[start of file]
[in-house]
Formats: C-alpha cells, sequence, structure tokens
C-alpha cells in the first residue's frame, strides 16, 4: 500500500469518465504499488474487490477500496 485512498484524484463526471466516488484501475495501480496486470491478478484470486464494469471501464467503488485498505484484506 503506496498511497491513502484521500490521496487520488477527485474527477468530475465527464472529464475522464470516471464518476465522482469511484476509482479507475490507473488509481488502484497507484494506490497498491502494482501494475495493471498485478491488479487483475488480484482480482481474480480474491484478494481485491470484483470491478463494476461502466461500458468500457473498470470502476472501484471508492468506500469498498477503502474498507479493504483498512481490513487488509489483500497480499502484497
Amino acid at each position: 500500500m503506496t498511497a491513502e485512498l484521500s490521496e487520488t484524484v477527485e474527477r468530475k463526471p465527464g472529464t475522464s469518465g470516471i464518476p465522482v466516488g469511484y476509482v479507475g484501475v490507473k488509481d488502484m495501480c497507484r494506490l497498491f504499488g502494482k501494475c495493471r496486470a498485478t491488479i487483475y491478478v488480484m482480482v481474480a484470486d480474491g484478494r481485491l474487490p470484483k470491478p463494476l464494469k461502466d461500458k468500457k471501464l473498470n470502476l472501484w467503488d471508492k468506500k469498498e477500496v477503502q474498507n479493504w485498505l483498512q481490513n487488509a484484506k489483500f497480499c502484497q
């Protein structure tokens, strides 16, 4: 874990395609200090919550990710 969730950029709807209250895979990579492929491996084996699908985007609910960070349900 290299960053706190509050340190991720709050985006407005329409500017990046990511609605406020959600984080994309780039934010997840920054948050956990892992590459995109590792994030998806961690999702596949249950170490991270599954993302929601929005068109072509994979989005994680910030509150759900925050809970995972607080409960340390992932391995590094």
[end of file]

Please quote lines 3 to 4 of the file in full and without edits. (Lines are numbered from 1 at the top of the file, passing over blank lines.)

C-alpha cells in the first residue's frame, strides 16, 4: 500500500469518465504499488474487490477500496 485512498484524484463526471466516488484501475495501480496486470491478478484470486464494469471501464467503488485498505484484506 503506496498511497491513502484521500490521496487520488477527485474527477468530475465527464472529464475522464470516471464518476465522482469511484476509482479507475490507473488509481488502484497507484494506490497498491502494482501494475495493471498485478491488479487483475488480484482480482481474480480474491484478494481485491470484483470491478463494476461502466461500458468500457473498470470502476472501484471508492468506500469498498477503502474498507479493504483498512481490513487488509489483500497480499502484497
Amino acid at each position: 500500500m503506496t498511497a491513502e485512498l484521500s490521496e487520488t484524484v477527485e474527477r468530475k463526471p465527464g472529464t475522464s469518465g470516471i464518476p465522482v466516488g469511484y476509482v479507475g484501475v490507473k488509481d488502484m495501480c497507484r494506490l497498491f504499488g502494482k501494475c495493471r496486470a498485478t491488479i487483475y491478478v488480484m482480482v481474480a484470486d480474491g484478494r481485491l474487490p470484483k470491478p463494476l464494469k461502466d461500458k468500457k471501464l473498470n470502476l472501484w467503488d471508492k468506500k469498498e477500496v477503502q474498507n479493504w485498505l483498512q481490513n487488509a484484506k489483500f497480499c502484497q